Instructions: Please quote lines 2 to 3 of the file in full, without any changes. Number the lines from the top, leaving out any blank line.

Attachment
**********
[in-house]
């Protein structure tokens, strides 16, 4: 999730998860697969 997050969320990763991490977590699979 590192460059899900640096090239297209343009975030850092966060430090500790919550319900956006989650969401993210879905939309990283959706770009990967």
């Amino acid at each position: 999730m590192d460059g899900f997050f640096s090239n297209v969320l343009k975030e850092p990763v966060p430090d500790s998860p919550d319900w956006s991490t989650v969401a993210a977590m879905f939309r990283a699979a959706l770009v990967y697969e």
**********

């Protein structure tokens, strides 16, 4: 999730998860697969 997050969320990763991490977590699979 590192460059899900640096090239297209343009975030850092966060430090500790919550319900956006989650969401993210879905939309990283959706770009990967």
């Amino acid at each position: 999730m590192d460059g899900f997050f640096s090239n297209v969320l343009k975030e850092p990763v966060p430090d500790s998860p919550d319900w956006s991490t989650v969401a993210a977590m879905f939309r990283a699979a959706l770009v990967y697969e």